[FOM] Wittgenstein Inspired Skepticism

W.Taylor at math.canterbury.ac.nz W.Taylor at math.canterbury.ac.nz
Mon Feb 27 21:13:42 EST 2017

Quoting tchow <tchow at alum.mit.edu>:

> (It is not unlike physicists' reaction to
> probing questions about quantum mechanics---they will, if pressed,
> point out that everyone agrees on how the calculations should go and
> what the experimental predictions of the theory are, even if there is
> disagreement about Copenhagen or Everett or pilot waves or whatever.)

I don't think the comparison is really apt.  In Deutsch's philosophy
of science he regards (in simplified form) the true purpose of science,
including quantum physics, as being not MERELY the prediction of results
and testing them, but also that of EXPLANATION of the topic, that is,
"what there is, what it does, and how, and why".

In quantum physics, there is Everett and/or pilot waves that do this,
(I can hardly call Copenhagen an "explanation"), and they lie well
outside the mechanistic/mathematical/predictive aspects.  But in math,
the mechanistic substrate, Turing machines (or more generally combinatoric
math), is not a mere predictive add-on (or foundation if that is one's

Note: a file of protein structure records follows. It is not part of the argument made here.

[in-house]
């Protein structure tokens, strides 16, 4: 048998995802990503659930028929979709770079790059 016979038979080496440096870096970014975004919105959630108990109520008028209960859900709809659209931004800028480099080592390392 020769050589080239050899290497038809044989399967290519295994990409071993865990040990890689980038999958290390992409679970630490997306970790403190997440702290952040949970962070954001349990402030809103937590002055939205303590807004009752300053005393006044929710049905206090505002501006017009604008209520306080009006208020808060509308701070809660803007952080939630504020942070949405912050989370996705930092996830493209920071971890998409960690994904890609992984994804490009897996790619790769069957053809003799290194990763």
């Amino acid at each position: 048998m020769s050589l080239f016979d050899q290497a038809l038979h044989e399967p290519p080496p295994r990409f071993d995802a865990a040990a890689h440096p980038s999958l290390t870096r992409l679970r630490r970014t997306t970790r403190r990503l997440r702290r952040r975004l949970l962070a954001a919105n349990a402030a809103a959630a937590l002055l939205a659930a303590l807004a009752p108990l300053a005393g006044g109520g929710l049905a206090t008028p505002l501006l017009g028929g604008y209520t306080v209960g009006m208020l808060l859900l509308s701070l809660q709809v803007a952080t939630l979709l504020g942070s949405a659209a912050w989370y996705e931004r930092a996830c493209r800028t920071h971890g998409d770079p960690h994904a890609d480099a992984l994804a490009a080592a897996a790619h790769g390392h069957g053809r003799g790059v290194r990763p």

teleological preference), but an intrinsic part of the topic itself.
No further superstrate or explanation is needed.  Math is its own
explanation.  OC there may be explanation needed for its applications,
but that is science again, not math proper.

> As I said, I believe that there is a spectrum or continuum of
> commitment levels.  The skepticism that you're referring to here is
> targeted at an even more fundamental level.

I understand that this is the main thrust of the argument you make,
and it is a good thing to point out, as you have said.  But I'm still
not convinced that there is any "gap" between Kripkenstein's radical
skepticism about rule-following, and the allegedly even more radical
skepticism about meaning at large.

The rule-following argument as first presented could easily be seen
as a mere semantic skepticism.  The case was presented as an alien
being presented with a rule for generating a sequence, then claiming
not to understand the very simple (Turing-like) explanation.

"Not to understand" - this clearly indicates a fully semantic problem.
One need say nothing about N, or addition at large, or binary operations,
or any such "complex" matters, in order to tell the alien what is to be done.
If the alien persists in his "silliness", there is nothing we can do except
shrug and walk away declaring he has a semantic dissonance!  Not in any
way different (that I can see) from his learning all about botany and
then claiming not to understand what an elm tree was!

The alien's appearing to have a "quad" operation that breaks at 57
(and his claim that it's ours that does), is no more convincing than
Goodman's "paradox" about grue and bleen.

Bill Taylor

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